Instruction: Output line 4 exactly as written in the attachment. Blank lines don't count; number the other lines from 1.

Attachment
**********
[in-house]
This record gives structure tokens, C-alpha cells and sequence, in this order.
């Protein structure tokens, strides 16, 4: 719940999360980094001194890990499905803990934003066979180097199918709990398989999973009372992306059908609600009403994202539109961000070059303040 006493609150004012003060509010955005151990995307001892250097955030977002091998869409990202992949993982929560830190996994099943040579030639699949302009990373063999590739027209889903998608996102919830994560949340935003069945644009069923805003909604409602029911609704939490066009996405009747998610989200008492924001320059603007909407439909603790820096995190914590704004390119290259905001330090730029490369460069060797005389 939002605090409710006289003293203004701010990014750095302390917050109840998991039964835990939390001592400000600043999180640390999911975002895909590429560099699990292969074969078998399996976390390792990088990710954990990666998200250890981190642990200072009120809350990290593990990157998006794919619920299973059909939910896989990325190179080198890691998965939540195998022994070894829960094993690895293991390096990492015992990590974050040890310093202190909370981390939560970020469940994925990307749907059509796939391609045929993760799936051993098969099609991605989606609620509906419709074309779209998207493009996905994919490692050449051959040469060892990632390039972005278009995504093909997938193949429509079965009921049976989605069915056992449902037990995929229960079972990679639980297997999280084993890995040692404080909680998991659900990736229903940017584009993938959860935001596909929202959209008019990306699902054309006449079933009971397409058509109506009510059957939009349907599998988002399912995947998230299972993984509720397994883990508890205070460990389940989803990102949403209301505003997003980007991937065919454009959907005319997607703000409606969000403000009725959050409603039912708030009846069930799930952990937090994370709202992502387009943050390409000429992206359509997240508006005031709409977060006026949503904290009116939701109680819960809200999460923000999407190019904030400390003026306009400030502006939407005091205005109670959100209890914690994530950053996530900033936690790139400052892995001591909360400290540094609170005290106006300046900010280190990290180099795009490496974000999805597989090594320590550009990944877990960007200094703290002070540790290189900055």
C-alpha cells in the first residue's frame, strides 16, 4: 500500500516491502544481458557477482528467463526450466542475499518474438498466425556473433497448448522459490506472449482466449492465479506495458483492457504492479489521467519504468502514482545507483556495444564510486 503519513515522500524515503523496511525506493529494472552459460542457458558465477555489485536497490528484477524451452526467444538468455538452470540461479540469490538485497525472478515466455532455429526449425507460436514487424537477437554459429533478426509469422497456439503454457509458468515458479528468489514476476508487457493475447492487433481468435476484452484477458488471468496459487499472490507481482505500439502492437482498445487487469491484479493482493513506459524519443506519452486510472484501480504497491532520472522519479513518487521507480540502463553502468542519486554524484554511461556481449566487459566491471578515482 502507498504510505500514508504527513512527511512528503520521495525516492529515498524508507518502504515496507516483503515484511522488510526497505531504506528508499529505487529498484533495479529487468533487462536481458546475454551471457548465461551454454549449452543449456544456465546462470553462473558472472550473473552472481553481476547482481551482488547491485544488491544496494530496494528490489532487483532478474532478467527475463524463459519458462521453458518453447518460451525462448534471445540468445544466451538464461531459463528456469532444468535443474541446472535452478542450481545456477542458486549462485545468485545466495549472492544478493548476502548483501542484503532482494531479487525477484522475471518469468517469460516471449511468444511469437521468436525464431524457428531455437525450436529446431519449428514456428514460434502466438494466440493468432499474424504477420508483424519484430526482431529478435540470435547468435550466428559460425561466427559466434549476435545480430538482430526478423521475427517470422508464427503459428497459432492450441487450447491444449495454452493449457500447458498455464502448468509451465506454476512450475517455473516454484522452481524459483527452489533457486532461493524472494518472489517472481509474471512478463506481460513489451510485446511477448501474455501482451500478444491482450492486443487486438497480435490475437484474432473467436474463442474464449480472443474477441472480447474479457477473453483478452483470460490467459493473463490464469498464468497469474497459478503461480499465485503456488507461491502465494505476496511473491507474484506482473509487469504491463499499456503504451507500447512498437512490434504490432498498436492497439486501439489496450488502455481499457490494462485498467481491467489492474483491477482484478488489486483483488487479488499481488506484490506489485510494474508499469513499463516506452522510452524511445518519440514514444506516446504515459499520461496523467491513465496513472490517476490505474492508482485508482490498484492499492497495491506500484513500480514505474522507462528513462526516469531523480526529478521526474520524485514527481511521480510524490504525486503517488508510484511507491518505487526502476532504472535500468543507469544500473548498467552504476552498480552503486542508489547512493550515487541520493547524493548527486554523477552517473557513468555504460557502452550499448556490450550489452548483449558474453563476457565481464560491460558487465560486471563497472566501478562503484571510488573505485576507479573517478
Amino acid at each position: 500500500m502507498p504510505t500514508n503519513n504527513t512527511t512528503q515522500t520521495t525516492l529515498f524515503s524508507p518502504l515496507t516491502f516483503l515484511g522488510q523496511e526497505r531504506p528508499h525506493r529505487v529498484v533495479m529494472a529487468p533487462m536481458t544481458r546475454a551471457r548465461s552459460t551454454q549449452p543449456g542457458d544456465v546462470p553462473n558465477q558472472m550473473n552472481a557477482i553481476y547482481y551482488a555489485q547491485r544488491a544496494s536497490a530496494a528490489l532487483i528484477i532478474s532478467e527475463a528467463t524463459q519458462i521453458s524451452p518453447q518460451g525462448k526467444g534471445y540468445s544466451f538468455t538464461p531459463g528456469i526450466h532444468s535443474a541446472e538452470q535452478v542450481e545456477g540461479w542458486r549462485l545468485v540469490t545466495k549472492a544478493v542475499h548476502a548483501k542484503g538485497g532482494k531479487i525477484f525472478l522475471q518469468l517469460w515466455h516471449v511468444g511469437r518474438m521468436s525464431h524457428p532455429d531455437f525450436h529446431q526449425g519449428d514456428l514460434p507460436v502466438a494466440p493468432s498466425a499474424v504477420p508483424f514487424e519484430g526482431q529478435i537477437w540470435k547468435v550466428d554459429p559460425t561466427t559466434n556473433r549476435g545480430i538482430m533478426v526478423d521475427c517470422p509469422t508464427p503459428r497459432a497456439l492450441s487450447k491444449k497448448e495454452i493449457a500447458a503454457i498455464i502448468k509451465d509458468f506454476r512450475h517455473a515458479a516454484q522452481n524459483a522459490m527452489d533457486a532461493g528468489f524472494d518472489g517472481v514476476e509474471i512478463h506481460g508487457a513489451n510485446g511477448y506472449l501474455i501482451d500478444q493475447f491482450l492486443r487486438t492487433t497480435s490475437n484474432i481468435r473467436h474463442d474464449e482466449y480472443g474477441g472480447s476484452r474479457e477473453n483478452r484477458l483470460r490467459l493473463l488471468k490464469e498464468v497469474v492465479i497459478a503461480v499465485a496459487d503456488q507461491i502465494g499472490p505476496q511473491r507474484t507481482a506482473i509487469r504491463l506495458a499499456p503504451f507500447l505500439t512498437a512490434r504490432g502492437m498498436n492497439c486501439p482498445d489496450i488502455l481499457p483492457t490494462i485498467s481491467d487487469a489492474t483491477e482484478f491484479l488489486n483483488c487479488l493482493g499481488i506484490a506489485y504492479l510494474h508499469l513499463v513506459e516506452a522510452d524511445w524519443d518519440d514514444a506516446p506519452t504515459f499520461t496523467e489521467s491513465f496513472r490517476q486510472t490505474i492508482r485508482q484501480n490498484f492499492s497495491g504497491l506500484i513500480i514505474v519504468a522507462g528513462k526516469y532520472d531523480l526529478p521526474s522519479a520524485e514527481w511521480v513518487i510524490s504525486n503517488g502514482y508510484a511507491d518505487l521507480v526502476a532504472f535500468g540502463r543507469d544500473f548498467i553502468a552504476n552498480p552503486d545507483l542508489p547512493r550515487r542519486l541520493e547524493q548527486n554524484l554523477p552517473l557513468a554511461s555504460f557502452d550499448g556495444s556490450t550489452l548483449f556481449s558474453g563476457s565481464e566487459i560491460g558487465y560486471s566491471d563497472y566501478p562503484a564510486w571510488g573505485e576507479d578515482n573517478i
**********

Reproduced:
C-alpha cells in the first residue's frame, strides 16, 4: 500500500516491502544481458557477482528467463526450466542475499518474438498466425556473433497448448522459490506472449482466449492465479506495458483492457504492479489521467519504468502514482545507483556495444564510486 503519513515522500524515503523496511525506493529494472552459460542457458558465477555489485536497490528484477524451452526467444538468455538452470540461479540469490538485497525472478515466455532455429526449425507460436514487424537477437554459429533478426509469422497456439503454457509458468515458479528468489514476476508487457493475447492487433481468435476484452484477458488471468496459487499472490507481482505500439502492437482498445487487469491484479493482493513506459524519443506519452486510472484501480504497491532520472522519479513518487521507480540502463553502468542519486554524484554511461556481449566487459566491471578515482 502507498504510505500514508504527513512527511512528503520521495525516492529515498524508507518502504515496507516483503515484511522488510526497505531504506528508499529505487529498484533495479529487468533487462536481458546475454551471457548465461551454454549449452543449456544456465546462470553462473558472472550473473552472481553481476547482481551482488547491485544488491544496494530496494528490489532487483532478474532478467527475463524463459519458462521453458518453447518460451525462448534471445540468445544466451538464461531459463528456469532444468535443474541446472535452478542450481545456477542458486549462485545468485545466495549472492544478493548476502548483501542484503532482494531479487525477484522475471518469468517469460516471449511468444511469437521468436525464431524457428531455437525450436529446431519449428514456428514460434502466438494466440493468432499474424504477420508483424519484430526482431529478435540470435547468435550466428559460425561466427559466434549476435545480430538482430526478423521475427517470422508464427503459428497459432492450441487450447491444449495454452493449457500447458498455464502448468509451465506454476512450475517455473516454484522452481524459483527452489533457486532461493524472494518472489517472481509474471512478463506481460513489451510485446511477448501474455501482451500478444491482450492486443487486438497480435490475437484474432473467436474463442474464449480472443474477441472480447474479457477473453483478452483470460490467459493473463490464469498464468497469474497459478503461480499465485503456488507461491502465494505476496511473491507474484506482473509487469504491463499499456503504451507500447512498437512490434504490432498498436492497439486501439489496450488502455481499457490494462485498467481491467489492474483491477482484478488489486483483488487479488499481488506484490506489485510494474508499469513499463516506452522510452524511445518519440514514444506516446504515459499520461496523467491513465496513472490517476490505474492508482485508482490498484492499492497495491506500484513500480514505474522507462528513462526516469531523480526529478521526474520524485514527481511521480510524490504525486503517488508510484511507491518505487526502476532504472535500468543507469544500473548498467552504476552498480552503486542508489547512493550515487541520493547524493548527486554523477552517473557513468555504460557502452550499448556490450550489452548483449558474453563476457565481464560491460558487465560486471563497472566501478562503484571510488573505485576507479573517478